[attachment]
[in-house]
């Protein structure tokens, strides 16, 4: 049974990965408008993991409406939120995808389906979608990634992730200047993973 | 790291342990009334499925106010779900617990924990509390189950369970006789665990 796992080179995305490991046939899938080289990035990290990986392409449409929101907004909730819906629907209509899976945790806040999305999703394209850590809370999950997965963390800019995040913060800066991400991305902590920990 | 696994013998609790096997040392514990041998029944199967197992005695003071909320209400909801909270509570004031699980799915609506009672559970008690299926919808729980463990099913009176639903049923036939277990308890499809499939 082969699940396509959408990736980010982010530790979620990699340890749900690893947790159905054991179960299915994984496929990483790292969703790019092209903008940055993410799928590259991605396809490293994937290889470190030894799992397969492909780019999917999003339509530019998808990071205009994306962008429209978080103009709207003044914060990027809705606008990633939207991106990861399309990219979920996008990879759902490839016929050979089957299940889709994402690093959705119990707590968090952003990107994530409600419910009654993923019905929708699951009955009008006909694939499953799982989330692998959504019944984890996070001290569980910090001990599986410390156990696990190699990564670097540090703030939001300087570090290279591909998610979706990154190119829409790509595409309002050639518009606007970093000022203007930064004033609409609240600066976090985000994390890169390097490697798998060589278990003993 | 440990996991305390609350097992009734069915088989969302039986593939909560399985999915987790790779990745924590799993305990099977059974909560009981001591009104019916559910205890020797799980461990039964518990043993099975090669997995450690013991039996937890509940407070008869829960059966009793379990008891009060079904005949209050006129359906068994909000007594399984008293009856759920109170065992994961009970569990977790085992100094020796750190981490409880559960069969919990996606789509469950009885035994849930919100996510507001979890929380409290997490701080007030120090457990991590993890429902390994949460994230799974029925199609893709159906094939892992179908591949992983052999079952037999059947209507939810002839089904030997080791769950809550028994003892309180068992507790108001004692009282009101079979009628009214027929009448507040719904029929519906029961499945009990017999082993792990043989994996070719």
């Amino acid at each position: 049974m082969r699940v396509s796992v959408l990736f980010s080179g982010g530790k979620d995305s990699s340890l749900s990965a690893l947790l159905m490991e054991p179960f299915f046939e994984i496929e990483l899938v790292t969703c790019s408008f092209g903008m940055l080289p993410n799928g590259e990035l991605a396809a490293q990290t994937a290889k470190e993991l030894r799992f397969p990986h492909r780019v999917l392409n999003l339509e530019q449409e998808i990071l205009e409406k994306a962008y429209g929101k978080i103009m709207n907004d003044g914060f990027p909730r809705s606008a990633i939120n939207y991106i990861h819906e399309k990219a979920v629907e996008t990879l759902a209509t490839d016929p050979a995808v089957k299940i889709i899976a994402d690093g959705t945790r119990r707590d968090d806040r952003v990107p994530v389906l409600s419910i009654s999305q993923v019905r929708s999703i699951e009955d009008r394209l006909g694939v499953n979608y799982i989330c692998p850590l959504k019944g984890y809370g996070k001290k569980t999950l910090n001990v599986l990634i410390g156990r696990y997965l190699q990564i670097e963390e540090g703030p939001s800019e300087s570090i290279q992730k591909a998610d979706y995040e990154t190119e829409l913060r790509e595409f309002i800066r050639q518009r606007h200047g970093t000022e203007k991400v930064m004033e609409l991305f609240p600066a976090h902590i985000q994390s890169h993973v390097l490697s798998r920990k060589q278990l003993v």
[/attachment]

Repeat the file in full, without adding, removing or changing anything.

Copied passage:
[in-house]
């Protein structure tokens, strides 16, 4: 049974990965408008993991409406939120995808389906979608990634992730200047993973 | 790291342990009334499925106010779900617990924990509390189950369970006789665990 796992080179995305490991046939899938080289990035990290990986392409449409929101907004909730819906629907209509899976945790806040999305999703394209850590809370999950997965963390800019995040913060800066991400991305902590920990 | 696994013998609790096997040392514990041998029944199967197992005695003071909320209400909801909270509570004031699980799915609506009672559970008690299926919808729980463990099913009176639903049923036939277990308890499809499939 082969699940396509959408990736980010982010530790979620990699340890749900690893947790159905054991179960299915994984496929990483790292969703790019092209903008940055993410799928590259991605396809490293994937290889470190030894799992397969492909780019999917999003339509530019998808990071205009994306962008429209978080103009709207003044914060990027809705606008990633939207991106990861399309990219979920996008990879759902490839016929050979089957299940889709994402690093959705119990707590968090952003990107994530409600419910009654993923019905929708699951009955009008006909694939499953799982989330692998959504019944984890996070001290569980910090001990599986410390156990696990190699990564670097540090703030939001300087570090290279591909998610979706990154190119829409790509595409309002050639518009606007970093000022203007930064004033609409609240600066976090985000994390890169390097490697798998060589278990003993 | 440990996991305390609350097992009734069915088989969302039986593939909560399985999915987790790779990745924590799993305990099977059974909560009981001591009104019916559910205890020797799980461990039964518990043993099975090669997995450690013991039996937890509940407070008869829960059966009793379990008891009060079904005949209050006129359906068994909000007594399984008293009856759920109170065992994961009970569990977790085992100094020796750190981490409880559960069969919990996606789509469950009885035994849930919100996510507001979890929380409290997490701080007030120090457990991590993890429902390994949460994230799974029925199609893709159906094939892992179908591949992983052999079952037999059947209507939810002839089904030997080791769950809550028994003892309180068992507790108001004692009282009101079979009628009214027929009448507040719904029929519906029961499945009990017999082993792990043989994996070719």
């Amino acid at each position: 049974m082969r699940v396509s796992v959408l990736f980010s080179g982010g530790k979620d995305s990699s340890l749900s990965a690893l947790l159905m490991e054991p179960f299915f046939e994984i496929e990483l899938v790292t969703c790019s408008f092209g903008m940055l080289p993410n799928g590259e990035l991605a396809a490293q990290t994937a290889k470190e993991l030894r799992f397969p990986h492909r780019v999917l392409n999003l339509e530019q449409e998808i990071l205009e409406k994306a962008y429209g929101k978080i103009m709207n907004d003044g914060f990027p909730r809705s606008a990633i939120n939207y991106i990861h819906e399309k990219a979920v629907e996008t990879l759902a209509t490839d016929p050979a995808v089957k299940i889709i899976a994402d690093g959705t945790r119990r707590d968090d806040r952003v990107p994530v389906l409600s419910i009654s999305q993923v019905r929708s999703i699951e009955d009008r394209l006909g694939v499953n979608y799982i989330c692998p850590l959504k019944g984890y809370g996070k001290k569980t999950l910090n001990v599986l990634i410390g156990r696990y997965l190699q990564i670097e963390e540090g703030p939001s800019e300087s570090i290279q992730k591909a998610d979706y995040e990154t190119e829409l913060r790509e595409f309002i800066r050639q518009r606007h200047g970093t000022e203007k991400v930064m004033e609409l991305f609240p600066a976090h902590i985000q994390s890169h993973v390097l490697s798998r920990k060589q278990l003993v």